Saturday, May 28, 2011


Happy to report that the paperback of Deadlock made the UK's official Top 50 Bestselling Books chart. So I'm now two for two as Lockdown achieved the same feat. Thanks to everyone who went out and bought the books and made it all possible.

I think everyone in publishing was happy to see a deal to secure the future of Waterstones. I have visited quite a few branches as an author and the one thing I will say is that the staff are unfailingly excellent. From what I gather they've not had the easiest time of it over the past few years but this is one author who really appreciates their dedication and hard work.

Last but not least, congratulations to fellow thriller writer Barry Eisler on his deal with Amazon's new crime imprint. There is no doubt we are living through interesting times. Agents are setting up as publishers. Publishers are doing deals without agents. Amazon are signing up writers. Amidst all that sound and fury, this writer has decided to focus on getting on with his next book. Reading Robert Twigger's wonderful book 'Angry White Pyjamas' last night, I came across this great quote from Japanese martial artist and philosopher, Tesshu, which neatly summed up my current approach: "It is best to keep one's heart clear, face the work at hand directly, and act boldly.' Sage advice indeed.

Saturday, May 21, 2011


With the release of Deadlock, I've had quite a bit of email and Facebook messages from readers. Some are just discovering Ryan Lock and some have been eagerly awaiting the release of the second book. I can't begin to describe how much it means to me when people get in touch to share their enjoyment of the books. Doing media, swanky publishing events, book launches, all of these pale in comparison to someone taking a few minutes of their time to drop me a line. It's a massive buzz for me and I really appreciate it.

And, on that note, here's my favorite Facebook status update of the week:

Thursday, May 5, 2011

Million Dollar Riot

To research the first book in the series, which was also my debut, I underwent an intensive three and a half week bodyguard training course in the UK and Eastern Europe. Living in barracks with over a dozen other men, as well as the rigors of learning the close protection game, took me well outside my comfort zone. DEADLOCK would take me even further outside those boundaries.

In January, 2009, after an extended period of negotiation with the California Department of Corrections, I arrived at Pelican Bay. The statistics surrounding this institution tell you all you need to know about the environment I was entering.

The Bay holds three and a half thousand men. Somewhere between seventy five and eighty percent of those men are serving sentences of life without possibility of parole. It has no death row, that's at San Quentin, but it does have a Secure Housing Unit which is home to around twelve hundred men who are locked down for twenty three out of twenty four hours.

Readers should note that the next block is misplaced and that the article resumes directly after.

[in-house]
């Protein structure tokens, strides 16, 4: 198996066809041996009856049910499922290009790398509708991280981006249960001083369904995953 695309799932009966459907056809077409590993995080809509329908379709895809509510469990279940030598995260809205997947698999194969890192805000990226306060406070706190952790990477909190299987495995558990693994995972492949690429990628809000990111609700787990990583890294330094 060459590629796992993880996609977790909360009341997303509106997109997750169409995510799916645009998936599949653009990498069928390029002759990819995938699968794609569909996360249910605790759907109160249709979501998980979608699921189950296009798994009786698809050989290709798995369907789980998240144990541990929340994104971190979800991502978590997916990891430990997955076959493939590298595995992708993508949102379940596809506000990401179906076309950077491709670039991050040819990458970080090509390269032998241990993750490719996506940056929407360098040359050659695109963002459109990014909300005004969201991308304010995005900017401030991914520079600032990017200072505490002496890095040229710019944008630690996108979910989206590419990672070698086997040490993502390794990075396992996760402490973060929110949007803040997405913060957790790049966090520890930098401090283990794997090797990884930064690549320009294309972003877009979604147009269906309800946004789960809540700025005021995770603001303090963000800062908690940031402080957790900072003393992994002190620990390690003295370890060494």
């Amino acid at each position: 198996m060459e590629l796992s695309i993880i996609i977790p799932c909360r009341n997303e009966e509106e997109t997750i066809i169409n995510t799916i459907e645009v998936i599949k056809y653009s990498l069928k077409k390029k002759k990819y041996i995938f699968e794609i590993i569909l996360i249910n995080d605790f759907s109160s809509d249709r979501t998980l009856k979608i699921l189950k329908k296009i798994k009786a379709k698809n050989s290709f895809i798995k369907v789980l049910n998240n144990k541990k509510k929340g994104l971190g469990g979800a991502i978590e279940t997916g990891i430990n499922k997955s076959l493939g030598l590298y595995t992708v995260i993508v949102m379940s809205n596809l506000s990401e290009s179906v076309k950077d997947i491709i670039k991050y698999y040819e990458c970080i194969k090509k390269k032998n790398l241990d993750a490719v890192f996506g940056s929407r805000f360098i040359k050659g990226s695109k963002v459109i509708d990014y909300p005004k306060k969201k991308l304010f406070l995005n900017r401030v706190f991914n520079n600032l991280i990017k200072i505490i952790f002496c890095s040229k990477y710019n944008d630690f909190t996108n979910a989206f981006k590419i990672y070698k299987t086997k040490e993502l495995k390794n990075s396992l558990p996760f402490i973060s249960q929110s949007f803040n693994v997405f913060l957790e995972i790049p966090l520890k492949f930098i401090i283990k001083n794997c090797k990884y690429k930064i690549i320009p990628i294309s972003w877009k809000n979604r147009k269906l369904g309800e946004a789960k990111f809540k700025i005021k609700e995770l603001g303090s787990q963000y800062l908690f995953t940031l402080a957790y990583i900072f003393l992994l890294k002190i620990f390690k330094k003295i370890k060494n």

I was already aware of the prison's no hostages policy before I drove the seven hours north from San Francisco. My permission to visit was granted at the last moment. I was told not to, under any circumstances, wear anything blue in colour. The inmates wear blue and so it would be an escape risk for me to wear it. Also, if there was an incident on the yard, sometimes live rounds are fired, so it was important for me to be visible. I promptly went out and bought the reddest shirt I could find.

Part of the reason for the hesitation in allowing me access was that the week before there had been a riot on the main yard. Riots are not infrequent at Pelican Bay. Racial tensions, powerful prison gangs, and a healthy commerce in all range of goods and services conspire to create a lively atmosphere among men who are especially articulate with their fists and spend large amounts of time either working out or fashioning makeshift weapons.

This time the flash point had been a white inmate who on the outside was a member of the Crips, which is a predominantly African-American street gang. On arrival he had been advised to associate not with his fellow gang members but with other white inmates. As I was told by a guard, as far as the white inmates are concerned a white man who associates with black men 'is lower than a child molester' in the prison pecking order.

Having ignored some well meaning advice, the end result was inevitable and they showed me the footage. There is no pavement dancing as a prelude to an attack on the yard; no veiled threat; not even a succession of body language signals. There is only brute and brutal violence, swift and without warning. Violence on the yard doesn't so much break out as descend.

There was an almost comedic pause in the first few seconds after the young Crip was attacked. You could almost hear the wheels of his African American compatriots turning over. He was one of their own and yet he was other. Finally, they piled in to aid their fallen brother and it descended into a scene from Braveheart with tear gas taking the place of a misty moor.

Then came the puff of dust. Tiny. Barely perceptible. The first gunshot from the tower signaling that playtime was over, the point had been made, and now it was time for everyone to kiss the dirt or face the consequences.

On New Years Day, 2000, thirteen inmates at Pelican Bay were shot during a major riot. Miraculously, only one inmate died. It took a hundred and twenty guards a full half hour to stop the violence. But as I walked the yard one statistic was pressed upon me by my guide. The medical bill had been a million bucks.